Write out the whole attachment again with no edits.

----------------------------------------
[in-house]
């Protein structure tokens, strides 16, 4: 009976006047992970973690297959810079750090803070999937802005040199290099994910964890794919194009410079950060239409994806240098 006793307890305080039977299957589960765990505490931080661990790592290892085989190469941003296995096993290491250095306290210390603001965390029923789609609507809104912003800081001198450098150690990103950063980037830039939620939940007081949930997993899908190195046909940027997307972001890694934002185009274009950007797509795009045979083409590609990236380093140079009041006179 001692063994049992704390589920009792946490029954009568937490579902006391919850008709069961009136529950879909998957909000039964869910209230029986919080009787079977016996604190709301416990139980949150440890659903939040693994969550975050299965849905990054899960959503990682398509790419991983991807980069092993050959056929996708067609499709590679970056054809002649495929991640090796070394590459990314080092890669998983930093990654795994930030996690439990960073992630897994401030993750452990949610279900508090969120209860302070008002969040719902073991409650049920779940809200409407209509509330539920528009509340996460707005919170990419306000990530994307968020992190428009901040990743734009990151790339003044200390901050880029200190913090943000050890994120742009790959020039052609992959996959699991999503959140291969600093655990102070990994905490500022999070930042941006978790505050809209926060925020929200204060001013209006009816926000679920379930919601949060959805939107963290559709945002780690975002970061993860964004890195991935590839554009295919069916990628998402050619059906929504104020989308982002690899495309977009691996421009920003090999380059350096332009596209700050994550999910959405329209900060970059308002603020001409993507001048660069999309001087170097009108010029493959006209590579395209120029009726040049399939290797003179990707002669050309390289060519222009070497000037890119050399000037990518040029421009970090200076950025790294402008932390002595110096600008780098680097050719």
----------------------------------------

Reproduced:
[in-house]
């Protein structure tokens, strides 16, 4: 009976006047992970973690297959810079750090803070999937802005040199290099994910964890794919194009410079950060239409994806240098 006793307890305080039977299957589960765990505490931080661990790592290892085989190469941003296995096993290491250095306290210390603001965390029923789609609507809104912003800081001198450098150690990103950063980037830039939620939940007081949930997993899908190195046909940027997307972001890694934002185009274009950007797509795009045979083409590609990236380093140079009041006179 001692063994049992704390589920009792946490029954009568937490579902006391919850008709069961009136529950879909998957909000039964869910209230029986919080009787079977016996604190709301416990139980949150440890659903939040693994969550975050299965849905990054899960959503990682398509790419991983991807980069092993050959056929996708067609499709590679970056054809002649495929991640090796070394590459990314080092890669998983930093990654795994930030996690439990960073992630897994401030993750452990949610279900508090969120209860302070008002969040719902073991409650049920779940809200409407209509509330539920528009509340996460707005919170990419306000990530994307968020992190428009901040990743734009990151790339003044200390901050880029200190913090943000050890994120742009790959020039052609992959996959699991999503959140291969600093655990102070990994905490500022999070930042941006978790505050809209926060925020929200204060001013209006009816926000679920379930919601949060959805939107963290559709945002780690975002970061993860964004890195991935590839554009295919069916990628998402050619059906929504104020989308982002690899495309977009691996421009920003090999380059350096332009596209700050994550999910959405329209900060970059308002603020001409993507001048660069999309001087170097009108010029493959006209590579395209120029009726040049399939290797003179990707002669050309390289060519222009070497000037890119050399000037990518040029421009970090200076950025790294402008932390002595110096600008780098680097050719």